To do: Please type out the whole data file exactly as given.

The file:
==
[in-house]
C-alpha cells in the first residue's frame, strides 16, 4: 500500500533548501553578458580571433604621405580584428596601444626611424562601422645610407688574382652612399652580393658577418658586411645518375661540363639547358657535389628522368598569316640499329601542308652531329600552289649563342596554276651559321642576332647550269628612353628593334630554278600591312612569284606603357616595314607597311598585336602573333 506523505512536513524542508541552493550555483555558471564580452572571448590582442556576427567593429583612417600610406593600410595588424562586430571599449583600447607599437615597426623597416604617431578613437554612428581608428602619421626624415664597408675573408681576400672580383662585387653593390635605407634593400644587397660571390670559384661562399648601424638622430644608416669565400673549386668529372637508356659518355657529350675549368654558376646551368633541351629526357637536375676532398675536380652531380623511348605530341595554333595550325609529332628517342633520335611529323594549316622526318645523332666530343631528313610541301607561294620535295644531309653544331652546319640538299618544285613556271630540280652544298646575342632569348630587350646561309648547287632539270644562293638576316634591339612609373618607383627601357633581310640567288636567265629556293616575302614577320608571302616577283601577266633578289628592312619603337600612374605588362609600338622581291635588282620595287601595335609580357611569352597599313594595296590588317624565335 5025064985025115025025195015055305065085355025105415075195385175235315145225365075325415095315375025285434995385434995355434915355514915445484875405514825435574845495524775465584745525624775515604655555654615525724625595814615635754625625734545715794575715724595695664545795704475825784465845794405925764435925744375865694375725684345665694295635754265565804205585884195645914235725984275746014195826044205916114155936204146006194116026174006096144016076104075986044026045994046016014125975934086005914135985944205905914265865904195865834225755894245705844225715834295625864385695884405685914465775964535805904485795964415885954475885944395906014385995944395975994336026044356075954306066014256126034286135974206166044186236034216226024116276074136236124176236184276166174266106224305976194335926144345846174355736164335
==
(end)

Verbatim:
[in-house]
C-alpha cells in the first residue's frame, strides 16, 4: 500500500533548501553578458580571433604621405580584428596601444626611424562601422645610407688574382652612399652580393658577418658586411645518375661540363639547358657535389628522368598569316640499329601542308652531329600552289649563342596554276651559321642576332647550269628612353628593334630554278600591312612569284606603357616595314607597311598585336602573333 506523505512536513524542508541552493550555483555558471564580452572571448590582442556576427567593429583612417600610406593600410595588424562586430571599449583600447607599437615597426623597416604617431578613437554612428581608428602619421626624415664597408675573408681576400672580383662585387653593390635605407634593400644587397660571390670559384661562399648601424638622430644608416669565400673549386668529372637508356659518355657529350675549368654558376646551368633541351629526357637536375676532398675536380652531380623511348605530341595554333595550325609529332628517342633520335611529323594549316622526318645523332666530343631528313610541301607561294620535295644531309653544331652546319640538299618544285613556271630540280652544298646575342632569348630587350646561309648547287632539270644562293638576316634591339612609373618607383627601357633581310640567288636567265629556293616575302614577320608571302616577283601577266633578289628592312619603337600612374605588362609600338622581291635588282620595287601595335609580357611569352597599313594595296590588317624565335 5025064985025115025025195015055305065085355025105415075195385175235315145225365075325415095315375025285434995385434995355434915355514915445484875405514825435574845495524775465584745525624775515604655555654615525724625595814615635754625625734545715794575715724595695664545795704475825784465845794405925764435925744375865694375725684345665694295635754265565804205585884195645914235725984275746014195826044205916114155936204146006194116026174006096144016076104075986044026045994046016014125975934086005914135985944205905914265865904195865834225755894245705844225715834295625864385695884405685914465775964535805904485795964415885954475885944395906014385995944395975994336026044356075954306066014256126034286135974206166044186236034216226024116276074136236124176236184276166174266106224305976194335926144345846174355736164335